One of the oldest and most important parishes in the northern end of the city of Barcelona is nowadays often referred to simply as “La Bonanova”, in part because it has changed quite a bit since it was first founded, sometime before the 10th century:
Saints Gervasius and Protasius (Sants Gervasi i Protasi, in Catalan) were twin brothers and early Christian martyrs, killed in Milan during the persecutions of the Emperor Nero or of Marcus Aurelius, depending on the book of saints you happen to be reading. Their relics were later enshrined in Milan by St. Ambrose, in a ceremony written about by St. Augustine in his “Confessions”. Their resulting popularity helped spread devotion to them through Lombardy, Gaul, and eventually to Catalonia.
The area which the church serves originally consisted of two different neighborhoods. The older of the two was a small village called Sant Gervasi de Cassoles. The first written documentation of the parish is in a royal survey of the district dating from 987 A.D., when a hamlet of seven houses and a chapel dedicated to Saints Gervasius and Protasius is mentioned as being located at the site. Although the old chapel has long since disappeared, the site of that original chapel is where the present church stands today; for well over one thousand years, Christians have been celebrating the sacraments on this spot.
The next written records about the church date from around 1150, when a new and larger church dedicated to the twin saints was dedicated on the site of the previous chapel. After this, the record remains silent until the beginning of the 18th century, when one of the side chapels in the church was dedicated to La Mare de Déu dels Afortunats, or The Mother of God of the Fortunate. Devotion to Our Lady would soon come to change the name and the character of the formerly tiny parish.
The fortunate in this case were those who discovered an old statue of Our Lady hidden nearby in the mountains, and brought the image back to the church for veneration. The image eventually came to be known as the Mare de Déu de la Bonanova (Mother of God of Bonanova) after the nearby neighborhood of that name. Because of its location outside of the city and up in the foothills of the mountains that ring Barcelona, the area adjoining Sant Gervasi, which became known as “La Bonanova” or “Good News”, was a preferred spot for the newly rich to build their suburban mansions. The two districts were later joined to the city and united on an administrative level as “Sant Gervasi – La Bonanova”. (Unfortunately St. Protasius has always seemed to get the short end of the stick compared to his brother.)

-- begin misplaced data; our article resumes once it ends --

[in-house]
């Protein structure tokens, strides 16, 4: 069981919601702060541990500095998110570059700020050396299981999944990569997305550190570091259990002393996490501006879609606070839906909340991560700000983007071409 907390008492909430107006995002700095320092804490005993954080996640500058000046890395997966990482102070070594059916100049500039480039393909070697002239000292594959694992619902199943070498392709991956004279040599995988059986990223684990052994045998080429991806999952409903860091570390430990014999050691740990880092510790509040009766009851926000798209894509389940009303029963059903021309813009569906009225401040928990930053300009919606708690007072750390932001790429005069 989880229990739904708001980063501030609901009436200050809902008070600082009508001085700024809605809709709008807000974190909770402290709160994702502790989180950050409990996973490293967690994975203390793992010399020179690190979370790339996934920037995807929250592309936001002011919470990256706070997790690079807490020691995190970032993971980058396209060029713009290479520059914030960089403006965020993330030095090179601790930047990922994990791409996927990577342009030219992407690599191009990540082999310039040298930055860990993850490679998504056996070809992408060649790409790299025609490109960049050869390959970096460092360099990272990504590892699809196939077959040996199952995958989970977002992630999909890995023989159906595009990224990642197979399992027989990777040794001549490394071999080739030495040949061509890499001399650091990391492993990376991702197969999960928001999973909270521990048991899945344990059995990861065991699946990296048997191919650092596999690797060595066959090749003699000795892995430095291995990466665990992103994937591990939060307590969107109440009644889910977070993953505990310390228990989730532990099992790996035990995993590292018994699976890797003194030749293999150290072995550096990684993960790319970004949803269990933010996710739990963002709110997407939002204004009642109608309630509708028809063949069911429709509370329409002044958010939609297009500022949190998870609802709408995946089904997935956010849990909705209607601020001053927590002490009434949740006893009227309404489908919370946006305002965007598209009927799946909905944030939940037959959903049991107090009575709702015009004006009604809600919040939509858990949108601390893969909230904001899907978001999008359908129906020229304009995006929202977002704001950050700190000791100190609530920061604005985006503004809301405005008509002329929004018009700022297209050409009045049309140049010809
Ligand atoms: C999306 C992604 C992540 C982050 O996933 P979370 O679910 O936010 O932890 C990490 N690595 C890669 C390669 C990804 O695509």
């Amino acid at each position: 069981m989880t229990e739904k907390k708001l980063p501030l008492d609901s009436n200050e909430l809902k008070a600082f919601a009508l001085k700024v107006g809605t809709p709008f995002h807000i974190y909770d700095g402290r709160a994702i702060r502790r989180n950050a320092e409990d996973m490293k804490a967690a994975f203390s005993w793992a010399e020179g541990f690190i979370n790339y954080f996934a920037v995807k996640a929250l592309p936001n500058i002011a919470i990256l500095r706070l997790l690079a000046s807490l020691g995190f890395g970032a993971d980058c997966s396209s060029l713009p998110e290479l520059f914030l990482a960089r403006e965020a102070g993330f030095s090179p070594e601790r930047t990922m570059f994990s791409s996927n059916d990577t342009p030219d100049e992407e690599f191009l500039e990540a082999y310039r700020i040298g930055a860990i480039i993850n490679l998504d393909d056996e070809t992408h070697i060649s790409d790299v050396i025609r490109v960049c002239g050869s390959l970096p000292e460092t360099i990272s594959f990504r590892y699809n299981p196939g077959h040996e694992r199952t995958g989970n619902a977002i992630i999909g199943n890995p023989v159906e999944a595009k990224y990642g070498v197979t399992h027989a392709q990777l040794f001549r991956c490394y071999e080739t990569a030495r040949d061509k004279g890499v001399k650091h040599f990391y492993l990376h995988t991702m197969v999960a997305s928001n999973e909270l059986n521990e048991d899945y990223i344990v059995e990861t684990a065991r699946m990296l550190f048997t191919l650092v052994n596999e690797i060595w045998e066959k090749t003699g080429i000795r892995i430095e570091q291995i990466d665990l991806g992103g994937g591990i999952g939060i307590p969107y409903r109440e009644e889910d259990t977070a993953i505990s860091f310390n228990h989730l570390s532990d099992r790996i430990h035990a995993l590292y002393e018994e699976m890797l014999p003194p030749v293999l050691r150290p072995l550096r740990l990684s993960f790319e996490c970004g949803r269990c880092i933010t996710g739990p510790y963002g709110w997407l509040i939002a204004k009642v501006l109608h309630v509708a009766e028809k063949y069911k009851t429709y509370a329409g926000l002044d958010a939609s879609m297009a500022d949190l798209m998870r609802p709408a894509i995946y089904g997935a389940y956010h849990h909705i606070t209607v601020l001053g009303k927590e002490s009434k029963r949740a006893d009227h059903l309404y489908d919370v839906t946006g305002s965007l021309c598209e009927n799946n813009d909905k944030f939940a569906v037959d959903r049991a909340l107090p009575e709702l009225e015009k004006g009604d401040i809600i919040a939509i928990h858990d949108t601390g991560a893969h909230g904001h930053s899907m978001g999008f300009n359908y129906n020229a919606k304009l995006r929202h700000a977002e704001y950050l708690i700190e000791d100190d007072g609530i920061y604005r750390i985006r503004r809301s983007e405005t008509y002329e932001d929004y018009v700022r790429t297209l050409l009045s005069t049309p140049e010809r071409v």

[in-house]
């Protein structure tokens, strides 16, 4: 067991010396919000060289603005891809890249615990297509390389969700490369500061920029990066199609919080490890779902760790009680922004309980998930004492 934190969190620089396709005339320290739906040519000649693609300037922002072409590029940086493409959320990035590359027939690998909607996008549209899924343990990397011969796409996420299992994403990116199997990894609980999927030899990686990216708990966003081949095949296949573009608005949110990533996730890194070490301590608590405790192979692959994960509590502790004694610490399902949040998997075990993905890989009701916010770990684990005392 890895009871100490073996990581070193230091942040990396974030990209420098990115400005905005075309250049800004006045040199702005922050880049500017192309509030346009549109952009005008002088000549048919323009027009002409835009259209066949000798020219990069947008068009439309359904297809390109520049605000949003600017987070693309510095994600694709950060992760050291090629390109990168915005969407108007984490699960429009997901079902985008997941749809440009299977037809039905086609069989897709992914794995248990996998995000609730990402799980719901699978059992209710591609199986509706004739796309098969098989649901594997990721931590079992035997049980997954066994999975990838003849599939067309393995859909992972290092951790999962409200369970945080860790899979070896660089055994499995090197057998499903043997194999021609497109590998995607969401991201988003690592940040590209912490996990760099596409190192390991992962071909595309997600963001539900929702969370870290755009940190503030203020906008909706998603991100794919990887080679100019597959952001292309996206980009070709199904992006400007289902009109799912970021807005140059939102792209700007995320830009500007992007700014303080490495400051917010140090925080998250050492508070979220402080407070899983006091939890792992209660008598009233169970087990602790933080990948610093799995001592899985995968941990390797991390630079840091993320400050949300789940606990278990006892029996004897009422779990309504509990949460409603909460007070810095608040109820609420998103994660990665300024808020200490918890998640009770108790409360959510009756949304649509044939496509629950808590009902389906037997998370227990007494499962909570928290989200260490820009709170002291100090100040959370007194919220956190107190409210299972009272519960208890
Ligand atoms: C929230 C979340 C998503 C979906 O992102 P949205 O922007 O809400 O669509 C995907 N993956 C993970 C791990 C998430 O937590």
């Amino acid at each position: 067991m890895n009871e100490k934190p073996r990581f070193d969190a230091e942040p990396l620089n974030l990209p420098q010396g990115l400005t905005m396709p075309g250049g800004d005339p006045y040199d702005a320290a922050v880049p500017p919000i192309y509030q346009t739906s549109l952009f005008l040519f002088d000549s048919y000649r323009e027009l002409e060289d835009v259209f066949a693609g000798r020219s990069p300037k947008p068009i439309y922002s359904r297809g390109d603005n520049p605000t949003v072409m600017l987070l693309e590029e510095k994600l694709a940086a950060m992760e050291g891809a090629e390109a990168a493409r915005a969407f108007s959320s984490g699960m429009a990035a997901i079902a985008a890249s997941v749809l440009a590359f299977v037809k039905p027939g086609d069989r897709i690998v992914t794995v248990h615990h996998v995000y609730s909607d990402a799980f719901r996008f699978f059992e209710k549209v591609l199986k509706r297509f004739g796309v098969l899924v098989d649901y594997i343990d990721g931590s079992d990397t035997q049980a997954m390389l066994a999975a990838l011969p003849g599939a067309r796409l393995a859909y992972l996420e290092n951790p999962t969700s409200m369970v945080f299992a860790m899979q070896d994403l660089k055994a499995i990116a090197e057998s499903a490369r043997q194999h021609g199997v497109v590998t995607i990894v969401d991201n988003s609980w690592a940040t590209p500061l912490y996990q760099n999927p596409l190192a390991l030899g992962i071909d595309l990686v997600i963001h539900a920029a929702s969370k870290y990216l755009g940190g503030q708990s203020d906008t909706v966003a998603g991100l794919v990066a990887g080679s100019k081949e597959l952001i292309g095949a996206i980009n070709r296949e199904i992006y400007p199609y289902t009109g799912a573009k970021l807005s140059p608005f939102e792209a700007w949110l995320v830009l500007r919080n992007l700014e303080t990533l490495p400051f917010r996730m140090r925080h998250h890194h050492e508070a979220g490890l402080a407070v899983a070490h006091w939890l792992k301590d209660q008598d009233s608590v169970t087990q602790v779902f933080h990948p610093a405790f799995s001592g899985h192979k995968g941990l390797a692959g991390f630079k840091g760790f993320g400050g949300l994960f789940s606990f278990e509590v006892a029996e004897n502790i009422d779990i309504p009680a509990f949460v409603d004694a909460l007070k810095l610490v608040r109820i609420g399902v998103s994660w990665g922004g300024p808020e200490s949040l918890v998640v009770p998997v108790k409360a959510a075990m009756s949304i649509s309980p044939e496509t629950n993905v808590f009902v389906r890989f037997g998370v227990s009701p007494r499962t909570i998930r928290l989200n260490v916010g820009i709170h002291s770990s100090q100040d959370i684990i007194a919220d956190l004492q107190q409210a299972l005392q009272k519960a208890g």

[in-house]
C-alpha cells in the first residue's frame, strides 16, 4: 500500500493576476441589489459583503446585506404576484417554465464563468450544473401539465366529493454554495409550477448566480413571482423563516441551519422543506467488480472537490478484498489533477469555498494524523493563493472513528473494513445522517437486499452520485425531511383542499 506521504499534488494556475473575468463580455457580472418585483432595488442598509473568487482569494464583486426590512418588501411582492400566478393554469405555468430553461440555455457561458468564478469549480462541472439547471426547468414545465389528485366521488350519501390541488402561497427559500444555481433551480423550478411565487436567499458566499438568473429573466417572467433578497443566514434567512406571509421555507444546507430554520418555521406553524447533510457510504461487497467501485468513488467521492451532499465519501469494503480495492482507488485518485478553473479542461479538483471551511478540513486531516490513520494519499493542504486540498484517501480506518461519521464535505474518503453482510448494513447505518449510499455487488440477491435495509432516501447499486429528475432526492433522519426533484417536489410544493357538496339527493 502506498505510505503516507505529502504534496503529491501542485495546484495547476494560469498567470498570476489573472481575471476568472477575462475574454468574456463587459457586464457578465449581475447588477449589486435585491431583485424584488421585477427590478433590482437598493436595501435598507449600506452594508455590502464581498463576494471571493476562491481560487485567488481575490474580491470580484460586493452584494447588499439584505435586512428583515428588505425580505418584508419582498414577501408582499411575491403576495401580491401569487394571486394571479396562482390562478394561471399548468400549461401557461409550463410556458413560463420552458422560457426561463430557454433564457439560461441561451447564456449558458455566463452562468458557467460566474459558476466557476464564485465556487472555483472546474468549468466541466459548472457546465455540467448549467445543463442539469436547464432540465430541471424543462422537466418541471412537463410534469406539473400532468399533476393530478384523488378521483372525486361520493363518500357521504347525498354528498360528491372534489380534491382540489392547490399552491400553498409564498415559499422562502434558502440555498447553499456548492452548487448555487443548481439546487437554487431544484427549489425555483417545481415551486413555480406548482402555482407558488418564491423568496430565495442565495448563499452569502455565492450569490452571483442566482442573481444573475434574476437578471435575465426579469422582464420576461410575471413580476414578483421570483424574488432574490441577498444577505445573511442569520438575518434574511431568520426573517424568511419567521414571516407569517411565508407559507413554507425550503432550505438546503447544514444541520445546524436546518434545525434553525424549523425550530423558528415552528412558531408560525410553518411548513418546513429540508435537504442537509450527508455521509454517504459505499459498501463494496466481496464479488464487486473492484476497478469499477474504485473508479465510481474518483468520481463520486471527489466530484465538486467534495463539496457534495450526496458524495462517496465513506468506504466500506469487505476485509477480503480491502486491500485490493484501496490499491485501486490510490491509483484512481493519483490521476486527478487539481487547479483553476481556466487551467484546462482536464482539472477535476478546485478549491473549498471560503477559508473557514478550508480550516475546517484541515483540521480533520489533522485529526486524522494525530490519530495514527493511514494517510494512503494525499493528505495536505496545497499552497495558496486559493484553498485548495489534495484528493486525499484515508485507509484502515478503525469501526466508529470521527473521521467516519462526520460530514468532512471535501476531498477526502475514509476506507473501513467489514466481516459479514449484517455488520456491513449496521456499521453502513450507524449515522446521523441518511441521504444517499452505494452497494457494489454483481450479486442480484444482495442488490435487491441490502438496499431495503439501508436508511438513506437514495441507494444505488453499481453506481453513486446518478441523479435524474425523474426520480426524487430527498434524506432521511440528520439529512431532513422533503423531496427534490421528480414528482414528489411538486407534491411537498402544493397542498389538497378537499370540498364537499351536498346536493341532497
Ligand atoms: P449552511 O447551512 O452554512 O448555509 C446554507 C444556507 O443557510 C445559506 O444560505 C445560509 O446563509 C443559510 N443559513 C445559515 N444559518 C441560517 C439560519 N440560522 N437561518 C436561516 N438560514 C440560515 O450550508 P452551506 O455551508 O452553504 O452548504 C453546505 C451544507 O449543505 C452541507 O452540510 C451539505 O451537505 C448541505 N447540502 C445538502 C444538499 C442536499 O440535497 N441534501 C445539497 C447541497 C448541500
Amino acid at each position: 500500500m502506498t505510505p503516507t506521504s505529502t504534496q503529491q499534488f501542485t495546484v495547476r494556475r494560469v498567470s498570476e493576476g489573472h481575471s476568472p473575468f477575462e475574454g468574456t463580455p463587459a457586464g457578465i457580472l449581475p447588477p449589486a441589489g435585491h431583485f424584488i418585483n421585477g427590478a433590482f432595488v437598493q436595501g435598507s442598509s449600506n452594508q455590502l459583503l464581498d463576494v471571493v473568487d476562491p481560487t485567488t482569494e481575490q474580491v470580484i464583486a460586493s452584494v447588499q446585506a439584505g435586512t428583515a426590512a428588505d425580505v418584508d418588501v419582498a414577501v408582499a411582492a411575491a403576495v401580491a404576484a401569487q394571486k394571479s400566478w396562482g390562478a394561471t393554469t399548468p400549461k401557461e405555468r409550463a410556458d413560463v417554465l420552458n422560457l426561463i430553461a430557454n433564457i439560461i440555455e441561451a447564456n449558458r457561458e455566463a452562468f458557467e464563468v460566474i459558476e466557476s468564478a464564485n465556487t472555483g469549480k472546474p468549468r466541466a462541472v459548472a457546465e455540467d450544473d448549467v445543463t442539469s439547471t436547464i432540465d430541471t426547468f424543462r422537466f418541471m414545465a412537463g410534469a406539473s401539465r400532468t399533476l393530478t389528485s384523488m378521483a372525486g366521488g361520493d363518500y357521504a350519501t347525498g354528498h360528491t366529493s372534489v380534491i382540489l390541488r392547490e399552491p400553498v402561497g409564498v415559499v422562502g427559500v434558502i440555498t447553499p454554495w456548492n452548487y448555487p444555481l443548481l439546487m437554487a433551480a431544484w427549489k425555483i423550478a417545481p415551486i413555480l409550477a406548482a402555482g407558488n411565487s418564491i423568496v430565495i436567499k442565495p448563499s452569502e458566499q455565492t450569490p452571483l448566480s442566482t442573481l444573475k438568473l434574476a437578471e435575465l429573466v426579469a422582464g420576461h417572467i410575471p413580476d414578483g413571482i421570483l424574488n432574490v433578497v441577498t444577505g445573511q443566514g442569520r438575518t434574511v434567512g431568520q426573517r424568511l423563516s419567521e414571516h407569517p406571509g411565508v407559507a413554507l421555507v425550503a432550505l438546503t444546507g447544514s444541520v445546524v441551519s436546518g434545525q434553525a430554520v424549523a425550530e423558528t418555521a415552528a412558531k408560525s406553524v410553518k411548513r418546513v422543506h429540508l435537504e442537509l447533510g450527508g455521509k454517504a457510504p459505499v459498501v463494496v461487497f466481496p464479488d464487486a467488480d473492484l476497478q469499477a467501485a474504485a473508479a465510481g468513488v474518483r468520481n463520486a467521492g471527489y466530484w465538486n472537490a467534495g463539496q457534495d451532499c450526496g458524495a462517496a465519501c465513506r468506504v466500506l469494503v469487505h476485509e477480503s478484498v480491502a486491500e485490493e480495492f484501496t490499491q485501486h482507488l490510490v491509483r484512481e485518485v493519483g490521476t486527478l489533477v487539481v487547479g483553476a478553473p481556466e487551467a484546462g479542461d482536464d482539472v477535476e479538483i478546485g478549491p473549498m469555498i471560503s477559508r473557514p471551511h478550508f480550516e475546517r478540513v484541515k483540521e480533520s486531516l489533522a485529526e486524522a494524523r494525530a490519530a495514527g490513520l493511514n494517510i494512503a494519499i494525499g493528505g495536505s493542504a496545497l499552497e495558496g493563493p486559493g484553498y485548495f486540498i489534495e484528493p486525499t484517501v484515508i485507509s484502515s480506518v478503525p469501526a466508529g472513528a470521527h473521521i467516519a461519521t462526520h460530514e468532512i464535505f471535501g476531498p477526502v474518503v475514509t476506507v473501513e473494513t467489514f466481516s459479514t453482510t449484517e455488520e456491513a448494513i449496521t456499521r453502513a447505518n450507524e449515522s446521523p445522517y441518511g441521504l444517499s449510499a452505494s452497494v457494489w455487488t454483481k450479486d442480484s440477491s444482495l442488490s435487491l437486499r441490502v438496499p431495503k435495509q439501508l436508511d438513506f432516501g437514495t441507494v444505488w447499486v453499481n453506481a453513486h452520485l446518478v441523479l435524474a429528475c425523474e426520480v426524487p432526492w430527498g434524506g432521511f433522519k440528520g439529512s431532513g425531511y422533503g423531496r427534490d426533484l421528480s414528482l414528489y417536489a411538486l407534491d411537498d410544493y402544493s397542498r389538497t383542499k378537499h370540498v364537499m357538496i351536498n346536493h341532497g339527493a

At the parish level, devotion to the miraculous image of Our Lady became so great that eventually her popularity supplanted those of the twin brothers for whom the church had originally been named. Tragically, the church was burned by French troops during the Siege of Barcelona in 1706, one of the earlier phases of the Wars of the Spanish Succession, when the Catalans chose to support the Hapsburg claimant to the Spanish throne over the Bourbon Felipe V. The church was finally repaired in 1765, and devotion to Our Lady continued to grow until 1883 when, on completion of an even larger, Neo-Baroque church building on the site to accommodate the increasing number of pilgrims, she was officially named the co-patroness of the parish by Pope Leo XIII, alongside Saints Gervasius and Protasius.
As was too often the case, the Leftists turned their fury at the Church on the parish in 1936, burning and pulling much of it down. The process of rebuilding began in 1939-1940, resulting in the Italian Renaissance-style church as it stands today. The parish continues to hold its annual week-long festival to coincide with the Feast of Sts. Gervasius and Protasius on June 19th, during which the statue of Our Lady, enthroned above the sanctuary area of the high altar, is taken down and processed through the neighborhood.